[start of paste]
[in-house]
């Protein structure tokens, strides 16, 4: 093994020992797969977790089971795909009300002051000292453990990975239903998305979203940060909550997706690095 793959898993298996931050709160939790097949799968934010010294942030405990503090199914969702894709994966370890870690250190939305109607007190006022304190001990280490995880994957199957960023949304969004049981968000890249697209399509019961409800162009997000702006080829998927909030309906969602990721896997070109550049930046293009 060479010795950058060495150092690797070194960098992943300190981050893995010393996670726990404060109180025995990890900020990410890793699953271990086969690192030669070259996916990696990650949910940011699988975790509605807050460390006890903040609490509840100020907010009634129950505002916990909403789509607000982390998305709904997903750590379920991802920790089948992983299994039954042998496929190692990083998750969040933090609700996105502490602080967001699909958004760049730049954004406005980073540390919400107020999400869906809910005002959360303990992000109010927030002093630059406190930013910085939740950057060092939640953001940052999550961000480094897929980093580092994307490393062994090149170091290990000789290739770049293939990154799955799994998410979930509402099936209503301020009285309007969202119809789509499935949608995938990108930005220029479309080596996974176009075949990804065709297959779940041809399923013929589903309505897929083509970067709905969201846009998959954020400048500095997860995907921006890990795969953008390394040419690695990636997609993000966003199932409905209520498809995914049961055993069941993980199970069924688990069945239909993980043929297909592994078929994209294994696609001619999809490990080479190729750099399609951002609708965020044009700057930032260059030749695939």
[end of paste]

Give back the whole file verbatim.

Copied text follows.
[in-house]
């Protein structure tokens, strides 16, 4: 093994020992797969977790089971795909009300002051000292453990990975239903998305979203940060909550997706690095 793959898993298996931050709160939790097949799968934010010294942030405990503090199914969702894709994966370890870690250190939305109607007190006022304190001990280490995880994957199957960023949304969004049981968000890249697209399509019961409800162009997000702006080829998927909030309906969602990721896997070109550049930046293009 060479010795950058060495150092690797070194960098992943300190981050893995010393996670726990404060109180025995990890900020990410890793699953271990086969690192030669070259996916990696990650949910940011699988975790509605807050460390006890903040609490509840100020907010009634129950505002916990909403789509607000982390998305709904997903750590379920991802920790089948992983299994039954042998496929190692990083998750969040933090609700996105502490602080967001699909958004760049730049954004406005980073540390919400107020999400869906809910005002959360303990992000109010927030002093630059406190930013910085939740950057060092939640953001940052999550961000480094897929980093580092994307490393062994090149170091290990000789290739770049293939990154799955799994998410979930509402099936209503301020009285309007969202119809789509499935949608995938990108930005220029479309080596996974176009075949990804065709297959779940041809399923013929589903309505897929083509970067709905969201846009998959954020400048500095997860995907921006890990795969953008390394040419690695990636997609993000966003199932409905209520498809995914049961055993069941993980199970069924688990069945239909993980043929297909592994078929994209294994696609001619999809490990080479190729750099399609951002609708965020044009700057930032260059030749695939």